Pilot scheme could lead to introduction across the borough
Many other boroughs already have food waste collection schemes
Wandsworth Council has made the first move towards food waste recycling in the borough with the launch of a pilot scheme in Southfields.
Around 2,300 households in the Southfields Grid area are being urged to take part in the pilot scheme.
The trial will help inform future decisions on the council’s next waste and recycling contract to commence in 2024.
Homes that take part will be given food caddies in which they can store their food waste. These will then be emptied weekly as part of the borough’s normal refuse and recycling collection service.
Last September members of Extinction Rebellion Wandsworth made a presentation to the council about the potential economic and environmental benefits of food waste collection. Wandsworth currently burns around 25,000 tonnes of food waste a year which is sent to the Belvedere incinerator.
Food waste collection would also provide a way to boost Wandsworth’s relatively low recycling rate which ranked them 341 out of 345 among local councils in 2018/9 with a recycling rate of just 23.2%
Extinction Rebellion Wandsworth says implementing a food waste collection, and sending it to a commercial composting facility, could save £4 million on processing fees every year.
The council’s environment spokesman Cllr Steffi Sutters said, “The council has set itself some tough environmental targets to reduce its carbon emissions and become a carbon neutral council by 2030 and a zero-carbon authority by 2050.
“This means we are examining and evaluating everything we do to see what changes we need to make to achieve these ambitious targets.
“We are proceeding with a limited pilot scheme to begin with to see how well it works. We know from other areas that have introduced similar initiatives that there are barriers to take up participation and we want to get a better understanding of these.
“Lessons already learned in other boroughs are that although these schemes can work well initially, the amount collected tends to tail off quite significantly over time. Given the high cost of investment to bring this forward, it is important that we study the results of the pilot and work out what works best for our residents.
“The council’s main focus remains to actively encourage residents to reduce all forms of waste, including food, which is by far the best environmental outcome. Minimising the amount of waste material that needs to be collected and processed is a key element of our carbon reduction programme.”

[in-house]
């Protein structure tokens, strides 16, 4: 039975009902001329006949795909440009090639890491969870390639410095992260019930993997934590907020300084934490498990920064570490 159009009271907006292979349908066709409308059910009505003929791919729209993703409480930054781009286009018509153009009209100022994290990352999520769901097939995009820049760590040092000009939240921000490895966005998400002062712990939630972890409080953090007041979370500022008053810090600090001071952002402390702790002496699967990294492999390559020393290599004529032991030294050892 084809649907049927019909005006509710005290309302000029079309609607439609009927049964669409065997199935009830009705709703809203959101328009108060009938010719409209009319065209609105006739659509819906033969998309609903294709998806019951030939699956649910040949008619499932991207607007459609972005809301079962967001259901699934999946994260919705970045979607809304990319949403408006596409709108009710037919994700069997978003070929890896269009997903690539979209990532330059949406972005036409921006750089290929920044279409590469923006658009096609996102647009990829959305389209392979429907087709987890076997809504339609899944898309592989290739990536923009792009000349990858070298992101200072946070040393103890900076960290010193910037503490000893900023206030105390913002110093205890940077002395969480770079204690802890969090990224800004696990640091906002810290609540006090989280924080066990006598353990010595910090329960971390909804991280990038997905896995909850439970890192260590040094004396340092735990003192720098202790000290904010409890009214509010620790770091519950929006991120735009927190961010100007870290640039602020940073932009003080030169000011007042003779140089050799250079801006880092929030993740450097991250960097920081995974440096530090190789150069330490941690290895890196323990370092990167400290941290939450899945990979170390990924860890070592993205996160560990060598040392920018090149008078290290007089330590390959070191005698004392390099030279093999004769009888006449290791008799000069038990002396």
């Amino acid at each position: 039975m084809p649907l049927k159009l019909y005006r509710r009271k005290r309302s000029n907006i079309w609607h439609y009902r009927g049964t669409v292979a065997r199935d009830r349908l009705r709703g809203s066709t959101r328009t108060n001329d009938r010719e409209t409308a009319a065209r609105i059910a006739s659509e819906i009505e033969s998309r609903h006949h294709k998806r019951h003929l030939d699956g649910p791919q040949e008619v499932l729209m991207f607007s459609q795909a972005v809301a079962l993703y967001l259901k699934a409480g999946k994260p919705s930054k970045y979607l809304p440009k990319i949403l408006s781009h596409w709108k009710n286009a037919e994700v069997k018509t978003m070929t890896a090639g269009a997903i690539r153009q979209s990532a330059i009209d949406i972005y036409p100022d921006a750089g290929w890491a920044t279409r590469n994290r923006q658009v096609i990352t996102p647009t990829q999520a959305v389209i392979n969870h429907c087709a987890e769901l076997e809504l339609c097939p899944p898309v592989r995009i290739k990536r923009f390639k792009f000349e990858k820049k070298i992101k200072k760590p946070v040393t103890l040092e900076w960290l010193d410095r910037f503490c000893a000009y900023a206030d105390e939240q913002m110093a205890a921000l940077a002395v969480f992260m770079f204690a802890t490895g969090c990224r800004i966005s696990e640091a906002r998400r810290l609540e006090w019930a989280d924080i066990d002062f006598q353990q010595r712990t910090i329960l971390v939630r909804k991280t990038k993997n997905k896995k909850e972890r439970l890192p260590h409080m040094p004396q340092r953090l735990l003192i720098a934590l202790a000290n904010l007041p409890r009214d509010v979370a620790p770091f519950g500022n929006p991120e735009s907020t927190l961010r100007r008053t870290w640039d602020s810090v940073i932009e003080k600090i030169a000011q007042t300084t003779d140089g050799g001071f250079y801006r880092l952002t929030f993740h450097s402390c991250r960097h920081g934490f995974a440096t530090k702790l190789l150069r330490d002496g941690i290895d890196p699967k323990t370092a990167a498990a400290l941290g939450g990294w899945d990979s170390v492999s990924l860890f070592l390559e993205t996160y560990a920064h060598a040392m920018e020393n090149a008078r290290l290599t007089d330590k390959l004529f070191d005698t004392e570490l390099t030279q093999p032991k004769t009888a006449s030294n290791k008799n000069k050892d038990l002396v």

At the moment this is sent by river barge, along with all the other waste items collected from the borough’s 144,000 homes, to the incinerator, which uses it in place of fossil fuels to generate electricity.
Food waste collected separately and diverted away from other waste streams will instead be sent to an anaerobic digestion plan where micro-organisms break it down and produce a biogas that is fed into the National Gas Grid. It also produces digestate which is used to improve agricultural soils.
Collecting food waste separately will require different vehicles than those used to collect the remaining household waste and recycling.
Homes in the Southfields Grid test area are being written to this week outlining the scheme’s details and how households can take part in the trial.
The council has also unveiled a home composting trial which could see food scraps, peelings and other organic waste processed in back gardens, providing homeowners with a ready source of nutrients for their plants and flowers.
Like Reading Articles Like This? Help Us Produce More
This site remains committed to providing local community news and public interest journalism.
Articles such as the one above are integral to what we do. We aim to feature as much as possible on local societies, charities based in the area, fundraising efforts by residents, community-based initiatives and even helping people find missing pets.
We've always done that and won't be changing, in fact we'd like to do more.
However, the readership that these stories generates is often below that needed to cover the cost of producing them. Our financial resources are limited and the local media environment is intensely competitive so there is a constraint on what we can do.
We are therefore asking our readers to consider offering financial support to these efforts. Any money given will help support community and public interest news and the expansion of our coverage in this area.
A suggested monthly payment is £8 but we would be grateful for any amount for instance if you think this site offers the equivalent value of a subscription to a daily printed newspaper you may wish to consider £20 per month. If neither of these amounts is suitable for you then contact firstname.lastname@example.org and we can set up an alternative. All payments are made through a secure web site.
One-off donations are also appreciated. Choose The Amount You Wish To Contribute.
If you do support us in this way we'd be interested to hear what kind of articles you would like to see more of on the site – send your suggestions to the editor.
For businesses we offer the chance to be a corporate sponsor of community content on the site. For £30 plus VAT per month you will be the designated sponsor of at least one article a month with your logo appearing if supplied. If there is a specific community group or initiative you'd like to support we can make sure your sponsorship is featured on related content for a one off payment of £50 plus VAT. All payments are made through a secure web site.
August 13, 2021
'Corner Cutting' Blamed for Refuse Collection Problems